Zachary is a data scientist with a strong track record in finding business insights through data science and machine learning. Previously, he worked at Traeger Pellet Grills as a test engineer and product design engineer, but recently, he's decided to pursue his passion for data science through the Flatiron School.
Welcome to Volume 2 of the Operational Analytics Book Club catch-up series! If you missed the first volume, you can find that here. This article is the second part of a three-part series covering each book club meeting on The Fundamentals of Data Engineering in The OA Club (here’s more info if you’d like to join).
Part one focused on the decision frameworks covered in the first section of the reading for our group. This second part will dive deeper into chapters 4-7, specifically looking at some of the key concepts covered around data generation, ingestion, and storage.
As a refresher, generation is how the data that we can use is actually created. Ingestion is the process of moving data from one location to another. Storage is the method by which we actually store all of our data.
As our book club dives further into the book, I’m consistently blown away by the authors’ ability to clearly and approachably break down complex topics and tie them back into what I see as the main theme in the books: Focus on the abstract rather than concrete tools/technologies.
What does this theme mean? Whether you’re choosing which type of storage to use for customer order data or deciding how to move data from your lakehouse into a modeling tool, your organization will see the most success if it focuses on the value your data can create rather than specific technologies.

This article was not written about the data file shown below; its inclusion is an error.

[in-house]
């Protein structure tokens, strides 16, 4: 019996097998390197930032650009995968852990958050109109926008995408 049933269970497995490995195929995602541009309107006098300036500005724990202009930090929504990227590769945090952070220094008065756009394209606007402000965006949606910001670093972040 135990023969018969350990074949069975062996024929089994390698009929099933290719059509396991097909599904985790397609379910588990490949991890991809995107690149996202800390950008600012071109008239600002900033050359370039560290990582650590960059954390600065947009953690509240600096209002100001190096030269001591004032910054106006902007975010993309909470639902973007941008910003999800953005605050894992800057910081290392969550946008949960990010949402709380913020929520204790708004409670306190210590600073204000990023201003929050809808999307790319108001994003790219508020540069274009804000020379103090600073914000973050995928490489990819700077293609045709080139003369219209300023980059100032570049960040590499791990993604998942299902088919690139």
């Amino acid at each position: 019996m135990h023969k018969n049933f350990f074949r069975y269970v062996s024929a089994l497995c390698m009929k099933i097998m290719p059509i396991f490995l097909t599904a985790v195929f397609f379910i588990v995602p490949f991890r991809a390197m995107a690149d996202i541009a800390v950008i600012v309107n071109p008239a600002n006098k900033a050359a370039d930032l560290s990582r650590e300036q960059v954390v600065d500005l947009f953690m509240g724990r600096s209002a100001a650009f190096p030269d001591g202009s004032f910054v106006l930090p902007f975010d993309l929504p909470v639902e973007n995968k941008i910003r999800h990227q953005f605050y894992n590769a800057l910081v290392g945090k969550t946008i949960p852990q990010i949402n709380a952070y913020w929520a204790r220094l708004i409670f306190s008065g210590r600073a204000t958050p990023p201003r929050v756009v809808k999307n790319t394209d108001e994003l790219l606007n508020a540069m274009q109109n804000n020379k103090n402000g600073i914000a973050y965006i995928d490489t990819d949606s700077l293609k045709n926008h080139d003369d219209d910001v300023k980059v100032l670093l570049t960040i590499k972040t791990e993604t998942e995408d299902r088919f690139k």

Aside from more evidence for this macro principle as best practice, there were two main themes that stood out to me in the second section of the reading:
The data landscape is evolving rapidly, so businesses/organizations must focus on the overcurrents of this space.
Business considerations need to be prioritized when selecting storage components for an organization’s data architecture, and the concept of storage is complex.
Let’s dive in! 🤓
The data landscape evolves more every day
If you ask a data engineer what the best ingestion tool will be in 10 years, they likely have no idea. New tools and technologies pop up on a daily basis; companies have more options than ever when creating their data stack. An image that took me aback is Matt Turck’s MAD (machine learning, artificial intelligence, and data) landscape. 🤯
The sheer number of options available can leave any data professional feeling overwhelmed. The authors recommend evaluating tools within your data stack roughly every two years. This period of time is long enough to allow your organization to maximize the use of the tool while also remaining cognizant of other options that may prove better for your specific business need/application.
Note: Beyond just re-evaluating your stack on a regular cycle, it’s important to narrow the field of data tooling options by getting really clear on what business needs and applications you’re specifically looking to support (vs shiny window shopping from that MAD landscape).